Dr. Collen had obtained a degree in electrical engineering before engaging in medical studies. In the 1950s, the need to gain efficiencies in health care led him and Dr. Garfield to re-engineer health care delivery in their environment. Together they pursued a grand scheme of converting acute care into disease prevention, and beyond that to health maintenance. This led him to introduce a fundamentally new tool, which recently had become available to businesses, into health care—the computer. He used computers to track his members' health status, and to run comprehensive periodic health checkups on healthy plan members. This "multi-phasic screening" approach, introduced during the fifties and early sixties and delivered in the streamlined architectural environment of a multi-phasic health screening center, included physical examinations, comprehensive laboratory tests, electrophysiology tests, radiographs, and an automated self-administered medical history.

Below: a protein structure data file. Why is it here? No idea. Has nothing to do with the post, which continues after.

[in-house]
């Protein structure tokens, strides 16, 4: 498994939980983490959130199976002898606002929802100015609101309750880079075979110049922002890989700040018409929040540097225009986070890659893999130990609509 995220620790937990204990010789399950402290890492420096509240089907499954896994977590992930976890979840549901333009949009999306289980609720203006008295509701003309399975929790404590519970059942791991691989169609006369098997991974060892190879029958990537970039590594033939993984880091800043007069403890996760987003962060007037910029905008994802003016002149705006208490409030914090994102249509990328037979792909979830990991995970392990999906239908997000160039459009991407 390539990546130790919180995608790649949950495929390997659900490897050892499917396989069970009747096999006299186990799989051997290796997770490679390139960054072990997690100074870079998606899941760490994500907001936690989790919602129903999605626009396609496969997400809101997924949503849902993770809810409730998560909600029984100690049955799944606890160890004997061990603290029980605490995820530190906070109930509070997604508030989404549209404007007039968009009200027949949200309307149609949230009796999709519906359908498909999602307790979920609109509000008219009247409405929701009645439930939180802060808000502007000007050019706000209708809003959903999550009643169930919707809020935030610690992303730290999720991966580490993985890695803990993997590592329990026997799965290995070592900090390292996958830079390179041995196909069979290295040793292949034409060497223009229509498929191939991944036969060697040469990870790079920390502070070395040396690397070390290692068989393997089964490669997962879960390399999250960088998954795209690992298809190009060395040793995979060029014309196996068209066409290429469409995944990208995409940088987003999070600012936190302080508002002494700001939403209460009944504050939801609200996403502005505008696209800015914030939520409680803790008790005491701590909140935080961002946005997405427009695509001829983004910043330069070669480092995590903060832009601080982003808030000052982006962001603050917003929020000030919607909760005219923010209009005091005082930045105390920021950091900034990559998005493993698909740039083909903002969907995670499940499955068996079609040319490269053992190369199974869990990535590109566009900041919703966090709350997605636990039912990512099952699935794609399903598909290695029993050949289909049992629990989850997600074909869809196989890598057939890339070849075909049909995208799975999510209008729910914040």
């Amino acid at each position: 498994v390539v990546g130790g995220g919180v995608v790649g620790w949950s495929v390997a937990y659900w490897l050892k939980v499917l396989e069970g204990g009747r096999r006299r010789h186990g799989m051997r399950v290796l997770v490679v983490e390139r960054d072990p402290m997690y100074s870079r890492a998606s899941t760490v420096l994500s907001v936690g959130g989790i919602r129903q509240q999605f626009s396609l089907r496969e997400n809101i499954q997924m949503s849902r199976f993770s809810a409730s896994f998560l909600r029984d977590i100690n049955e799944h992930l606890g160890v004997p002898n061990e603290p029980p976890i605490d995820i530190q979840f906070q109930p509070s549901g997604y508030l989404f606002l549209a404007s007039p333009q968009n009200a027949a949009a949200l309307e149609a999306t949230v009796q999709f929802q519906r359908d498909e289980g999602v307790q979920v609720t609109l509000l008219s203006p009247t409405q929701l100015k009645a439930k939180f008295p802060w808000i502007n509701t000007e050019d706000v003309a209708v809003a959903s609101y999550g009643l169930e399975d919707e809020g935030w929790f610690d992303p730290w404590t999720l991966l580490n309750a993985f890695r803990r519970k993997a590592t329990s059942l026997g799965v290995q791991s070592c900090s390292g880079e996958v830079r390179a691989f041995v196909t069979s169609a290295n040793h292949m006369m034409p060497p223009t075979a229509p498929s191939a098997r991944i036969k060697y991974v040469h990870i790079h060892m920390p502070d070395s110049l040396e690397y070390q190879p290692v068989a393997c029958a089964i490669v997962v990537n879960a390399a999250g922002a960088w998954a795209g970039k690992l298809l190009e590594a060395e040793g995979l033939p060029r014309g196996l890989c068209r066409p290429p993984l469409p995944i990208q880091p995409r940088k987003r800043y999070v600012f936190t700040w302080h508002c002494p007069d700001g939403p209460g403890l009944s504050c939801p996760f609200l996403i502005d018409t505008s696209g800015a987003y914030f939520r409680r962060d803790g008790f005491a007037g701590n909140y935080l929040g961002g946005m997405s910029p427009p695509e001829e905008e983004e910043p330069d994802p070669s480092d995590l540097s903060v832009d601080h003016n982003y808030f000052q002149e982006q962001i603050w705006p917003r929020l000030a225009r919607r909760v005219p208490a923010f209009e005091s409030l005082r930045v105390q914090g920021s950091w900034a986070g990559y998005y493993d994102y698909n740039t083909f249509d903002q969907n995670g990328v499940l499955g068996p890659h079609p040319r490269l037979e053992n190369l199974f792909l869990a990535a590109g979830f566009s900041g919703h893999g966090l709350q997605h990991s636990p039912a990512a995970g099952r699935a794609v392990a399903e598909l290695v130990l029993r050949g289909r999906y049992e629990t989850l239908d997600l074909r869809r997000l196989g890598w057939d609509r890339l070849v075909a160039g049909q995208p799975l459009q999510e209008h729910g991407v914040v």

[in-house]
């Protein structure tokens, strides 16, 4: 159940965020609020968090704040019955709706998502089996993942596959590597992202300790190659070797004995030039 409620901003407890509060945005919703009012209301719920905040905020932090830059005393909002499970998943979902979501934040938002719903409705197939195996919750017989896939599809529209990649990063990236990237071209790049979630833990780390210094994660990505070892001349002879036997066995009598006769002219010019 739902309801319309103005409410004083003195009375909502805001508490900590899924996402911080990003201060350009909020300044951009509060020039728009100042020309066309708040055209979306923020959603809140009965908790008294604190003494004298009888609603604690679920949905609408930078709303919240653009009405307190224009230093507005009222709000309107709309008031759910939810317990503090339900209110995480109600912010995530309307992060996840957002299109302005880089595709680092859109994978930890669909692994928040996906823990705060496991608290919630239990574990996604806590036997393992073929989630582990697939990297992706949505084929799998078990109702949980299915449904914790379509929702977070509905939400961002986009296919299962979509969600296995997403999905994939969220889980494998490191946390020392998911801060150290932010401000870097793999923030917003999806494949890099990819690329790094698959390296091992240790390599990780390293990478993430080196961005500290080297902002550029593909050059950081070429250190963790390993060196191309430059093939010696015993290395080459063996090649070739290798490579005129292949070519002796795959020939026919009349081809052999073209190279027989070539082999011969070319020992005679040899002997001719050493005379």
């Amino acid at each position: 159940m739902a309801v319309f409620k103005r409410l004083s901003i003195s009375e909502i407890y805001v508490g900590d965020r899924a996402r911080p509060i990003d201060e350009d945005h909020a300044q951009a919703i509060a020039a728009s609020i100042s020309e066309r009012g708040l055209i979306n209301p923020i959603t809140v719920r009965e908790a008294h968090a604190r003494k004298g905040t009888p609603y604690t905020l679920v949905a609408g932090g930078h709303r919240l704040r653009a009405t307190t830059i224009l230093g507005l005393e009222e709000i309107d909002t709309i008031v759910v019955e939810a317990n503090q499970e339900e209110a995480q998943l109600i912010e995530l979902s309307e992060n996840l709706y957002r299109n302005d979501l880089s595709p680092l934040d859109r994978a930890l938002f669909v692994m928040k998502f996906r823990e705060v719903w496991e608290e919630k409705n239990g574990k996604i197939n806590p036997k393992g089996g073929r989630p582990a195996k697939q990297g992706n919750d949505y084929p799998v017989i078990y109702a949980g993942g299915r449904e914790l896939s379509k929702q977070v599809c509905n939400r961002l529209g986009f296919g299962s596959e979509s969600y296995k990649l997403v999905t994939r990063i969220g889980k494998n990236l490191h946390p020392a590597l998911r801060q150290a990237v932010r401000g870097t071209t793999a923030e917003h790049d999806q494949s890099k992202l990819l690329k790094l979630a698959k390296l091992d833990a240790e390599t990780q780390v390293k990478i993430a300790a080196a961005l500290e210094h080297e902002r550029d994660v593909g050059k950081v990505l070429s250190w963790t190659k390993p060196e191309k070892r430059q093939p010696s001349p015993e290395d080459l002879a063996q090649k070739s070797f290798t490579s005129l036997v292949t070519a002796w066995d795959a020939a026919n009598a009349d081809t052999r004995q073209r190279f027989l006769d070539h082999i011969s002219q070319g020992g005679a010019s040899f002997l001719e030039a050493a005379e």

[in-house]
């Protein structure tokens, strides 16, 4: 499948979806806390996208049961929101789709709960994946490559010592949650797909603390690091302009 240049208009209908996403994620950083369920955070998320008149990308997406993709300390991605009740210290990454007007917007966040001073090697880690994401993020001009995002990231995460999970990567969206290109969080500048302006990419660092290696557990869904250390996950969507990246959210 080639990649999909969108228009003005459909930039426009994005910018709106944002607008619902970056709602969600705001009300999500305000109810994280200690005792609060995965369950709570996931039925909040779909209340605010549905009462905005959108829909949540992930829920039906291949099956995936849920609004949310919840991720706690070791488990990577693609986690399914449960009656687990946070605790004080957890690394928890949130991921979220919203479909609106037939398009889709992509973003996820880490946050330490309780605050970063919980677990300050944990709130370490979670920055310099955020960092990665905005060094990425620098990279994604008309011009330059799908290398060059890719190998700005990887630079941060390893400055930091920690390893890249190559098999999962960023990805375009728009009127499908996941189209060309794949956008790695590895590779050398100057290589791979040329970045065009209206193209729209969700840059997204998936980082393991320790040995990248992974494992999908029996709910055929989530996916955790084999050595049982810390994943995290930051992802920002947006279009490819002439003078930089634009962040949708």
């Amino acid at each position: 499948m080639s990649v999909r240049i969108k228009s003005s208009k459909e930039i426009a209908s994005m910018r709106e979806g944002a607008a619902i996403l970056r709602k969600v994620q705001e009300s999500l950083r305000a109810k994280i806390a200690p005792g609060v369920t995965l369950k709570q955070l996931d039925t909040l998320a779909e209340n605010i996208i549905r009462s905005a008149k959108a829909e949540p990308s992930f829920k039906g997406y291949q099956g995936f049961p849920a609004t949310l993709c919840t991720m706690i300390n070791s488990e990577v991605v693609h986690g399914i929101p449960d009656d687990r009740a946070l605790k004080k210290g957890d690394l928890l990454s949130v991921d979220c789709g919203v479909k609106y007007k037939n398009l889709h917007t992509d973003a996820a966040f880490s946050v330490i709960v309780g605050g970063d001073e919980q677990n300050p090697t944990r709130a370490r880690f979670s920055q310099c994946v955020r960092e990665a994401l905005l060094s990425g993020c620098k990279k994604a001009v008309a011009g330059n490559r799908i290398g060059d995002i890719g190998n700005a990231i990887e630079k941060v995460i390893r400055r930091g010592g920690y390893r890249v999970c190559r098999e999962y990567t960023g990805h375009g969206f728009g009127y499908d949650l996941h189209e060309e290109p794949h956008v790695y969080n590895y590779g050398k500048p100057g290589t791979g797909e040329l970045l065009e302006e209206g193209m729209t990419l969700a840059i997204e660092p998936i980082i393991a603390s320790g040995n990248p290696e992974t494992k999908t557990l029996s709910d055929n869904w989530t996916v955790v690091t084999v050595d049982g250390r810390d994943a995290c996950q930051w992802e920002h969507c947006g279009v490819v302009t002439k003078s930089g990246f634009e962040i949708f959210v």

Within a decade, Dr. Collen accumulated several millions of health checkup data sets on more than a million subjects, creating in the process not only a prototype electronic health record, but also a phenomenal and unique basis for research, and this despite the immaturity of the technology available in the fifties and sixties. For the pursuit of the scientific aspects of his work, Dr. Collen founded the Medical Methods Research Division within Kaiser Permanente in Oakland, to which he added the Division of Technology Assessment in 1979 that he directed until his retirement in 1983, at age 70.
By the time of his retirement that year, Dr. Collen listed some 150 publications in his scientific output and had held appointments at multiple first-class universities, including Johns Hopkins and Stanford. He was elected to membership in the Institute of Medicine of the National Academy of Sciences (1971), and has served in many capacities on many committees of the National Library of Medicine.
Since the mid-1950s, the emphasis of Dr. Collen’s voluminous writing has shifted from clinical studies to electronic medical records, and hospital and health information systems. This includes a book on Hospital Information Systems and a book on Multiphasic Health Testing Services, both of which have become classics.
Adapted in part from a tribute written by Jochen Moehr, J Am Med Inform Assoc. 2003 Nov-Dec; 10(6): 613–615. Written on the occasion of Dr. Collen’s 90th birthday, the JAMIA article provides additional information on his accomplishments after election to ACMI fellowship in 1984.